One of the fundamental rules of BJJ is that you should value ‘Position over Submission.’
This means is that you shouldn’t abandon a good position – like the mount for example – to go for a dubious submission and lose the position.
This is even more important in MMA and self defense: imagine going for an armbar from mount, your opponent escaping it, and you now ending up on the bottom getting punched in the teeth repeatedly.
Now you definitely should go for submissions; the trick is to do them while maintaining control through the entire process.
Essentially you want to move from a dominant position to a submission without giving your opponent any chance to escape by keeping his base, posture and structure out of alignment the entire time (click here for a different article on Grapplearts that breaks down base, posture and structure).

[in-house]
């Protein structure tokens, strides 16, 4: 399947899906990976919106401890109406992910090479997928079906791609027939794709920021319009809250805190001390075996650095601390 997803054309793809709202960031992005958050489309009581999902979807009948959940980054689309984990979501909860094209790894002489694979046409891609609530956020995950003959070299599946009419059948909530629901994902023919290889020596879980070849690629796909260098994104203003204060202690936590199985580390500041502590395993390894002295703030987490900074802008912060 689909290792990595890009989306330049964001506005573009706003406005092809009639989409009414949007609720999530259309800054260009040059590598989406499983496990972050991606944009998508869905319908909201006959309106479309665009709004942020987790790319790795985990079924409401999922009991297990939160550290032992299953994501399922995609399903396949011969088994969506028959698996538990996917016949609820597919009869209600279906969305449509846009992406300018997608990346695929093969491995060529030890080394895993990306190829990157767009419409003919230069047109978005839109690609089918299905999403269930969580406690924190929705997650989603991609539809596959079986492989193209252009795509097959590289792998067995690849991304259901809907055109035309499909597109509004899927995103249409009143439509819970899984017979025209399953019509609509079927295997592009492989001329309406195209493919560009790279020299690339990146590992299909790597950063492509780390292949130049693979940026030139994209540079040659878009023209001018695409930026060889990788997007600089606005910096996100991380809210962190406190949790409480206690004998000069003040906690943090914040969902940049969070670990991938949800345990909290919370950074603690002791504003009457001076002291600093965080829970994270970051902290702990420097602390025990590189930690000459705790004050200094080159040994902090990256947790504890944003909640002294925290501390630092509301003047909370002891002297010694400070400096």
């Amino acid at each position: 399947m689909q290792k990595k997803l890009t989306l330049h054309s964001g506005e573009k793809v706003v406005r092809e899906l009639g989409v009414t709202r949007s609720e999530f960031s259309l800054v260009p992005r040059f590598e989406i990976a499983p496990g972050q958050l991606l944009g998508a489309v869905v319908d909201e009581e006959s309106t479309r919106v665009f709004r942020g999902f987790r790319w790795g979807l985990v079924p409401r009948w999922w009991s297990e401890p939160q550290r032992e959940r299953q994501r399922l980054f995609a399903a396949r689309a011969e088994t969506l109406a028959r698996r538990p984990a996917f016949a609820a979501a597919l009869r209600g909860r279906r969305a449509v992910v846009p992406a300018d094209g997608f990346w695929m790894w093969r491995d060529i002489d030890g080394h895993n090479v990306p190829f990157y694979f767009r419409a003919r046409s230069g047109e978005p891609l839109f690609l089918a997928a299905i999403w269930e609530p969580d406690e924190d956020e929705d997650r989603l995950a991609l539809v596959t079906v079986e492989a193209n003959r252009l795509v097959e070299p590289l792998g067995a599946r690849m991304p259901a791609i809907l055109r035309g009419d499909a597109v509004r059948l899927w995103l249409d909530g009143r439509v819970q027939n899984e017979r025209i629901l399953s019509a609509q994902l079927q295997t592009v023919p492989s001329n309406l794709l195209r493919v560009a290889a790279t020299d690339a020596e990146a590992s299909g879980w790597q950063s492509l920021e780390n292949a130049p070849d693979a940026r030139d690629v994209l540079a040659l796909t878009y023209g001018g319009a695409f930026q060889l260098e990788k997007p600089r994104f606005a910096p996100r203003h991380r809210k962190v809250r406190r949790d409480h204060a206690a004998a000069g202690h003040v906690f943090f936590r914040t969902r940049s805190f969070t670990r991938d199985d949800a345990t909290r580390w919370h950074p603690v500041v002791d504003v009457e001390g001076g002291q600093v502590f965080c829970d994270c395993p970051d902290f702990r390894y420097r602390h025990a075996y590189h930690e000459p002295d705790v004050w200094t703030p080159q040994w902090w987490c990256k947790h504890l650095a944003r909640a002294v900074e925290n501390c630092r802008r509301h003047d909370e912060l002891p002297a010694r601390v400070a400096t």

This is good theory, but how do you accomplish it in real life?
In the video below my friend Rob Biernacki uses the examples of an armbar from S Mount and the 411 leglock position from the knee cut to illustrate exactly how you might disrupt your opponent’s alignment during a submission attack.
By the way, about 12 hours before we shot this video Rob had an absolutely ghastly dislocation of his big toe while sparring after a seminar. Seriously: his big toe was rotated more than 90 degrees to the side, and he ended up being in the hospital until about 2 in the morning.
It’s a sign of his toughness and dedication to jiu-jitsu that he literally limped into the dojo to film this for you guys!
- The BJJ Formula on DVD and as a series of 4 smartphone and tablet apps, the highly reviewed instructional by Rob Biernacki and Stephan Kesting
- The Three Most Important Concepts in BJJ: Base, Posture and Structure